PARC had been founded early in 1994. The first big club event was to be participating in ARRL Field Day (an operator training and emergency preparedness excercise using a contest format) in June of that year. For reasons unknown they decided to recruit an advisor, someone with a background in antennas and contest operating. They chose N1BUG, who agreed to help out.
Any great undertaking starts with a plan. Ours was brilliant: we would operate from the EOC (bunker) in Milo, our club meeting place. There were three 105 foot towers at the site, each having cross arms at approximately the 60 and 90 foot levels. We figured the easy way to get our antennas up there was to use a fire truck with extension ladder. Brilliant, yes? Being new at this we decided to start our setup weeks in advance instead of on the day of the event. This meant operating in a different competition class, but we figured best to play it safe and make sure we would be able to get everything ready.
Not so fast! It is Spring in Maine and the ground is soft. Very soft.
This thing is really stuck!
Heavy trucks and Maine fields in Spring are not a good combination.
So the thing to do now is contemplate what went wrong and see if anyone has a plan B.
Left to right: Chad, N1SDR; Ernie, N1GTY; unknown, we think the truck driver; Paul, N1BUG; Ted, N1CUR.
Plan B is born! We'll use a sling shot to put lines over the tower cross arms!
Ernie, N1GTY takes aim while Paul, N1BUG watches intently.
When one hot shot fails, pass the reins to another.
Chad, N1SDR; Ernie, N1GTY; Paul, N1BUG.
And another. But this one shows promise!
Ted, N1CUR, watches Chad, N1SDR, prepare to take a shot at one of the towers.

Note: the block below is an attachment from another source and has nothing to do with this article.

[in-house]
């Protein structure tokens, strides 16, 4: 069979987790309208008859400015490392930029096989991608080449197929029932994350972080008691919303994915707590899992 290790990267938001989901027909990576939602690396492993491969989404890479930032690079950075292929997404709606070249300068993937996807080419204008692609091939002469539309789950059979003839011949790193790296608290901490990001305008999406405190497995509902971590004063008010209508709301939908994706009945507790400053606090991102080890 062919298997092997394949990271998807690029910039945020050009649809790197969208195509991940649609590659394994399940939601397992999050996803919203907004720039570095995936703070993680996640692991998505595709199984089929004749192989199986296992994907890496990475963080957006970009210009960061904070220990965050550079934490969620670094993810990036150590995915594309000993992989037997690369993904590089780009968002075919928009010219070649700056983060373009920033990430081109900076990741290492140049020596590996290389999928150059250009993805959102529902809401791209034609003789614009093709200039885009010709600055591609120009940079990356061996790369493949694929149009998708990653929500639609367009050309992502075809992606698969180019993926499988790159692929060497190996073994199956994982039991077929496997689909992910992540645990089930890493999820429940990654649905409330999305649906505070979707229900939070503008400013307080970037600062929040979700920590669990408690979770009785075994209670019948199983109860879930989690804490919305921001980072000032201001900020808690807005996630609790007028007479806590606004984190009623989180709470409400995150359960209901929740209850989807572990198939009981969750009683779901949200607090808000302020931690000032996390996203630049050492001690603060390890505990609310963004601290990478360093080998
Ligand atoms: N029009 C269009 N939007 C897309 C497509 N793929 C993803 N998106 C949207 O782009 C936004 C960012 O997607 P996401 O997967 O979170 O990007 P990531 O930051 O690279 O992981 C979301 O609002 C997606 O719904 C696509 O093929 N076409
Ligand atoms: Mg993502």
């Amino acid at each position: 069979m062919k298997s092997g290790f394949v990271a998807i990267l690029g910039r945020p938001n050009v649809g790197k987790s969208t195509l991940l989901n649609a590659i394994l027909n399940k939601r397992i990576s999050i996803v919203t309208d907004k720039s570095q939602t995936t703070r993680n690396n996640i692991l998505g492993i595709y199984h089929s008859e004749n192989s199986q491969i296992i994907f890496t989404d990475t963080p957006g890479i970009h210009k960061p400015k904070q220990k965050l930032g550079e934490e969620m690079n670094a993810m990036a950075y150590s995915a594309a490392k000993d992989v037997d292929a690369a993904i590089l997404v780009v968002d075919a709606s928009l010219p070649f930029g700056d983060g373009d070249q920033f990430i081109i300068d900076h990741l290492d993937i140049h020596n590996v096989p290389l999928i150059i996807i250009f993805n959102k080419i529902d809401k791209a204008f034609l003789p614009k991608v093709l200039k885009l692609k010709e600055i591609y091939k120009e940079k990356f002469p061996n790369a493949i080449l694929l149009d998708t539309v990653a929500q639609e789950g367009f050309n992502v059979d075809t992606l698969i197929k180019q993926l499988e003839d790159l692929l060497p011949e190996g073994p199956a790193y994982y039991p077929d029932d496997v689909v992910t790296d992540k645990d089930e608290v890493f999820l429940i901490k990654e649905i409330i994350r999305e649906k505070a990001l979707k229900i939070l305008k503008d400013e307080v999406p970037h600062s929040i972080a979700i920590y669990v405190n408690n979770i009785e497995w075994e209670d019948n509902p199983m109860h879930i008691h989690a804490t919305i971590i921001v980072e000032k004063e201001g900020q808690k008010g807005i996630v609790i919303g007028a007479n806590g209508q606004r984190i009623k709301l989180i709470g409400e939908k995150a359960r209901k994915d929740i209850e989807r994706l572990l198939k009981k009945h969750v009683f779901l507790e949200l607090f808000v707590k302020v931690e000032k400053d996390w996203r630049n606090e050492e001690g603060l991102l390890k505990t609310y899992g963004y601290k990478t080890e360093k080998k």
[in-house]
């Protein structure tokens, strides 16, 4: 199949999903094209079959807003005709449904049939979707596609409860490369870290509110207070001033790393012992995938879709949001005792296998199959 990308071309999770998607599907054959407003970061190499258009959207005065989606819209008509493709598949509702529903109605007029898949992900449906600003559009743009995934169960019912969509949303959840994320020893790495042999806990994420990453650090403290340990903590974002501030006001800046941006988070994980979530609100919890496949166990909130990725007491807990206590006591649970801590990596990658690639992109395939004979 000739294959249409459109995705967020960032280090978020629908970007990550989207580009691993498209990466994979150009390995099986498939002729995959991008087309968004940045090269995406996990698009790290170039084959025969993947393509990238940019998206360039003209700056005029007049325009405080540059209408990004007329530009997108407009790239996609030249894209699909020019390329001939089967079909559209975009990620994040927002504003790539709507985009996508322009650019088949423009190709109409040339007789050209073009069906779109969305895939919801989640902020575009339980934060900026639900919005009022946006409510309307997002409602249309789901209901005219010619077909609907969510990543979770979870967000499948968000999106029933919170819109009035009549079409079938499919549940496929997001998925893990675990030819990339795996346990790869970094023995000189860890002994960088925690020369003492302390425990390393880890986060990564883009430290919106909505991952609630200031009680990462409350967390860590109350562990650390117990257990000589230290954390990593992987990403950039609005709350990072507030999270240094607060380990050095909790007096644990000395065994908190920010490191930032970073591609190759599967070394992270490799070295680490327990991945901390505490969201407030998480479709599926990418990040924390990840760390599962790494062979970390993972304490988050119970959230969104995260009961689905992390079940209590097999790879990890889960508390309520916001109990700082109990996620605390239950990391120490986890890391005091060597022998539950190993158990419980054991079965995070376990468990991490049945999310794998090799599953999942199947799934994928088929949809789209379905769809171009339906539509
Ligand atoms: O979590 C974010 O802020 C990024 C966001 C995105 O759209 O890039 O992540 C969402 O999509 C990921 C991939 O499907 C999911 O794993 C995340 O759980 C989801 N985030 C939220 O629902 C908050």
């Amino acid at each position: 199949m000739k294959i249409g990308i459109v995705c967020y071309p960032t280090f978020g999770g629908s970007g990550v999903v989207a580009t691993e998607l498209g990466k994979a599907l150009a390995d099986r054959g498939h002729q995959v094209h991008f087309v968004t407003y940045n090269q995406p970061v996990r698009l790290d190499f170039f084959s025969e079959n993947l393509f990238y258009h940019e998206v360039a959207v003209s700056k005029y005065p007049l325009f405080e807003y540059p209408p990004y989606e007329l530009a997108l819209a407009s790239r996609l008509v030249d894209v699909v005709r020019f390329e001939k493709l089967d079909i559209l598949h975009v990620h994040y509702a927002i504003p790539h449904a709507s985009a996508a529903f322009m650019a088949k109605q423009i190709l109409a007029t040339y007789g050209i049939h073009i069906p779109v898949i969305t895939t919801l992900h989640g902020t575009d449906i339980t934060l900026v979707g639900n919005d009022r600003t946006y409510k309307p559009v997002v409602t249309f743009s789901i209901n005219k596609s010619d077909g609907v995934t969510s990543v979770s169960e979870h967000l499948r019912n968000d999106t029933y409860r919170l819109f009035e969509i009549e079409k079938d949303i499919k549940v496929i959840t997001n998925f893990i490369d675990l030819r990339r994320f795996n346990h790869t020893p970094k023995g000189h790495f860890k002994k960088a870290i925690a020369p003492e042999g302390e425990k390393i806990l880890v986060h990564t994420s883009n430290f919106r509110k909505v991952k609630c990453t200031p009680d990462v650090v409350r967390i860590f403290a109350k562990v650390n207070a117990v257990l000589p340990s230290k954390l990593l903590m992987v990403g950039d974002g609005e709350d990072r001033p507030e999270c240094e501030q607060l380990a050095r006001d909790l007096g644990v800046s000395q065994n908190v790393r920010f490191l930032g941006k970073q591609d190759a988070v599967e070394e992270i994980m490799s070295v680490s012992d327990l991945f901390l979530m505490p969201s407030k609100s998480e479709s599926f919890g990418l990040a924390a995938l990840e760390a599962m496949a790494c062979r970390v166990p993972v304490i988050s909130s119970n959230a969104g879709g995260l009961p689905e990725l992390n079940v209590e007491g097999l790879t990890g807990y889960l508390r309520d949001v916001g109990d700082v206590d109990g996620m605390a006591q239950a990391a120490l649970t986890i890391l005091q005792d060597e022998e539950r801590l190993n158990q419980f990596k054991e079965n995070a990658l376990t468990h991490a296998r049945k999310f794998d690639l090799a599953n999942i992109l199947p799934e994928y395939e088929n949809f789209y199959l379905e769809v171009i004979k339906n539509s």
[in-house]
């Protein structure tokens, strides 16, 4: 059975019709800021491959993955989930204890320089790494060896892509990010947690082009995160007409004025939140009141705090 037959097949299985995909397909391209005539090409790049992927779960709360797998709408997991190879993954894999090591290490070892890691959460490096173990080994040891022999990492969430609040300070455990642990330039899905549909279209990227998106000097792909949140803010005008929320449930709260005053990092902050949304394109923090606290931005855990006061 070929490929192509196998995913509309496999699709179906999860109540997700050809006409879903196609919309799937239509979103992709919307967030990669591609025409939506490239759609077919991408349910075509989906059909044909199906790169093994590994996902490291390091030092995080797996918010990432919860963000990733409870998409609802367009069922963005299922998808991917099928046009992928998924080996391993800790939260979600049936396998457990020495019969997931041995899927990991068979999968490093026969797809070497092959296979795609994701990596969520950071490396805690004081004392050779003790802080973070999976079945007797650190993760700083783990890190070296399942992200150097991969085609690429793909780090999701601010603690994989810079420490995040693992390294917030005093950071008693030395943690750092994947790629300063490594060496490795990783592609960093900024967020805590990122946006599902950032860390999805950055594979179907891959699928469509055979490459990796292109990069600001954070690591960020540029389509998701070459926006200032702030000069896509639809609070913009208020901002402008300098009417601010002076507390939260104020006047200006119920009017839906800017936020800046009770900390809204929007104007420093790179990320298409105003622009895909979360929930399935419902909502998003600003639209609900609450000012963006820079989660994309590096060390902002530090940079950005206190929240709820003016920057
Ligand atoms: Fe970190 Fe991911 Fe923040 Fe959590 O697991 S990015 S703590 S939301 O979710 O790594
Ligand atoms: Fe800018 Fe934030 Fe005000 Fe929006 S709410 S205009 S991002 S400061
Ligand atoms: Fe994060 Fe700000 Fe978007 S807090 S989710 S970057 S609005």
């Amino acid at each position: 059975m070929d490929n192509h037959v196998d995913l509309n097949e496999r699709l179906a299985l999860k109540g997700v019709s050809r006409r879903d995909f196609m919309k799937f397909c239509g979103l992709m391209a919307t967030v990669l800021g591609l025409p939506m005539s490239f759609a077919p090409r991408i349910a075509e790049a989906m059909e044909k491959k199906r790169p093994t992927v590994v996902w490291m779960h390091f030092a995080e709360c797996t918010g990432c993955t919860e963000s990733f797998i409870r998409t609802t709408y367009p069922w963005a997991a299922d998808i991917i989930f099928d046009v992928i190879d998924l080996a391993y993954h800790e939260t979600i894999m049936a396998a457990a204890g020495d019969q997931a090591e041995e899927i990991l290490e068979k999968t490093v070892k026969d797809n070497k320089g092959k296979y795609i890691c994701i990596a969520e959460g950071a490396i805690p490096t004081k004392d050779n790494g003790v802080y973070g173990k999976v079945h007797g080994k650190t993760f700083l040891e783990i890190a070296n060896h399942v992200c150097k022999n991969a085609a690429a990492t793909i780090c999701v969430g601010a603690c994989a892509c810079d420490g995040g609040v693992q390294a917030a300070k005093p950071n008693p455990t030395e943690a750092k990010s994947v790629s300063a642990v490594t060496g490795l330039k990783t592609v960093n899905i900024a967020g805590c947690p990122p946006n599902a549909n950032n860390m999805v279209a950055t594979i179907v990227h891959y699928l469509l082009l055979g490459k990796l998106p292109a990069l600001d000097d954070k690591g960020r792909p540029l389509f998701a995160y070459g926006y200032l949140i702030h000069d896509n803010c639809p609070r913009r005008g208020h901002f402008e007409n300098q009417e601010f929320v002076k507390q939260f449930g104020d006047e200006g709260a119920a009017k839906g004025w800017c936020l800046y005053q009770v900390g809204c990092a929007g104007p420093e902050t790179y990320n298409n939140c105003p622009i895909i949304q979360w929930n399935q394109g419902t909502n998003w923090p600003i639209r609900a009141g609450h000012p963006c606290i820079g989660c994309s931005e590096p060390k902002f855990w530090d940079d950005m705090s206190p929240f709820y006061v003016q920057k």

Keep at it until you succeed!
Once you have a line over a suitable support, it's time to make an entenna! This started out as a simple one band dipole but ended up being 6 dipoles in fan shape (fed by one coax): 160, 80, 40, 20, 15, and 10 meters. That is a lot of wire (we found a huge coil of it sitting at the EOC) and rope. We sent someone into town to buy more rope half a dozen times or so. No one knows for sure, becasue we stopped counting after a while. Our Field Day Advisor calculated we used some 1200 feet of rope on this monster! Of course, we don't know if his calculations are to be believed.
Paul, N1BUG solders while Ted, N1CUR, assists.
Next step: haul the antenna up! Here we see it prepared for hoisting. This thing was heavy! As it neared the top we had three people pulling on the rope and it almost lifted the three of them off the ground!
Sweet success! Our Frankenstein of antennas is up!
We also had a multiband trap vertical out in the field.
Filed Day arrives... and there's food!
On the air! Howie, WA1SBI, operating; Paul, N1BUG, and Chad, N1SDR observe. Now there is a crude contraption: N1BUG's home made CW paddle, made from two straight keys, is held to the desk by a C clamp.
Harry, N1PGW, our club President takes a turn at the rig.
Ted, N1CUR, operating CW. He elects to use a real paddle, not that silly N1BUG contraption.
Howie, WA1SBI, operating CW with our advisor standing by.
Why is this guy always just standing around?!
Ernie, N1GTY, in the generator room.
George, WA1JMM, operating.
Wanda, N1NPM, takes a turn operating.
OK, that's the last straw! Advisors are useless! Here we see he has fallen asleep on the job!
page last updated March 7, 2012